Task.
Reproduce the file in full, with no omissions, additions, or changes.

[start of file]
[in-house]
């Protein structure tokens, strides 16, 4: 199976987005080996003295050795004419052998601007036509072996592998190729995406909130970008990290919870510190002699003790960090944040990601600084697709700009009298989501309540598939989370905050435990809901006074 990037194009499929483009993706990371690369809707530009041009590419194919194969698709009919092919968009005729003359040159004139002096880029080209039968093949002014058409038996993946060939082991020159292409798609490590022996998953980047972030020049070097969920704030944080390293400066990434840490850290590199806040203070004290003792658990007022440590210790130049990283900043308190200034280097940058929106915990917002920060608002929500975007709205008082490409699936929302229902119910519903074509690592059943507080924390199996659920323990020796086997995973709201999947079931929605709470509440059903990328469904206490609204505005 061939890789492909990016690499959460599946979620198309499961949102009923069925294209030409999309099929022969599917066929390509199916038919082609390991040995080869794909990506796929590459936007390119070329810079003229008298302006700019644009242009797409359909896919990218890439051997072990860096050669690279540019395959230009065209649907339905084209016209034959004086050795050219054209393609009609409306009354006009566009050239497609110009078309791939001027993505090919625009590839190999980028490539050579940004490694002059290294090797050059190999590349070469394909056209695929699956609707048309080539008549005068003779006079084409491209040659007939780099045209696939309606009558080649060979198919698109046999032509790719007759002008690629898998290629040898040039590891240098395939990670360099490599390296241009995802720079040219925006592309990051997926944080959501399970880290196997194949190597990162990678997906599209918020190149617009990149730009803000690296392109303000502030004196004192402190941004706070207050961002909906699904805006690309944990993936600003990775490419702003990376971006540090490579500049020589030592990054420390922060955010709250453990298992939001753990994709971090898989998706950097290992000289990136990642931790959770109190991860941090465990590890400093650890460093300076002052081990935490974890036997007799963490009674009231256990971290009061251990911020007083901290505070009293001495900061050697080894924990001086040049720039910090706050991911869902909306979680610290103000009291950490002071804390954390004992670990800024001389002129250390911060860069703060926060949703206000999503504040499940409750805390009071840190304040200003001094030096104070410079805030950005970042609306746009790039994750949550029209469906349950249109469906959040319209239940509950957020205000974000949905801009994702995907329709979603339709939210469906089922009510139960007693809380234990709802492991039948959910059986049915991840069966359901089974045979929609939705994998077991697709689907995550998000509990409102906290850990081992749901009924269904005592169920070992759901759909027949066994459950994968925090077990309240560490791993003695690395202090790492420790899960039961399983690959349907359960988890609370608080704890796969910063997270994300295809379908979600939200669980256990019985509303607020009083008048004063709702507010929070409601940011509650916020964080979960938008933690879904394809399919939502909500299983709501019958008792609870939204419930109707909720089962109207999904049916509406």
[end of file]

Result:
[in-house]
């Protein structure tokens, strides 16, 4: 199976987005080996003295050795004419052998601007036509072996592998190729995406909130970008990290919870510190002699003790960090944040990601600084697709700009009298989501309540598939989370905050435990809901006074 990037194009499929483009993706990371690369809707530009041009590419194919194969698709009919092919968009005729003359040159004139002096880029080209039968093949002014058409038996993946060939082991020159292409798609490590022996998953980047972030020049070097969920704030944080390293400066990434840490850290590199806040203070004290003792658990007022440590210790130049990283900043308190200034280097940058929106915990917002920060608002929500975007709205008082490409699936929302229902119910519903074509690592059943507080924390199996659920323990020796086997995973709201999947079931929605709470509440059903990328469904206490609204505005 061939890789492909990016690499959460599946979620198309499961949102009923069925294209030409999309099929022969599917066929390509199916038919082609390991040995080869794909990506796929590459936007390119070329810079003229008298302006700019644009242009797409359909896919990218890439051997072990860096050669690279540019395959230009065209649907339905084209016209034959004086050795050219054209393609009609409306009354006009566009050239497609110009078309791939001027993505090919625009590839190999980028490539050579940004490694002059290294090797050059190999590349070469394909056209695929699956609707048309080539008549005068003779006079084409491209040659007939780099045209696939309606009558080649060979198919698109046999032509790719007759002008690629898998290629040898040039590891240098395939990670360099490599390296241009995802720079040219925006592309990051997926944080959501399970880290196997194949190597990162990678997906599209918020190149617009990149730009803000690296392109303000502030004196004192402190941004706070207050961002909906699904805006690309944990993936600003990775490419702003990376971006540090490579500049020589030592990054420390922060955010709250453990298992939001753990994709971090898989998706950097290992000289990136990642931790959770109190991860941090465990590890400093650890460093300076002052081990935490974890036997007799963490009674009231256990971290009061251990911020007083901290505070009293001495900061050697080894924990001086040049720039910090706050991911869902909306979680610290103000009291950490002071804390954390004992670990800024001389002129250390911060860069703060926060949703206000999503504040499940409750805390009071840190304040200003001094030096104070410079805030950005970042609306746009790039994750949550029209469906349950249109469906959040319209239940509950957020205000974000949905801009994702995907329709979603339709939210469906089922009510139960007693809380234990709802492991039948959910059986049915991840069966359901089974045979929609939705994998077991697709689907995550998000509990409102906290850990081992749901009924269904005592169920070992759901759909027949066994459950994968925090077990309240560490791993003695690395202090790492420790899960039961399983690959349907359960988890609370608080704890796969910063997270994300295809379908979600939200669980256990019985509303607020009083008048004063709702507010929070409601940011509650916020964080979960938008933690879904394809399919939502909500299983709501019958008792609870939204419930109707909720089962109207999904049916509406």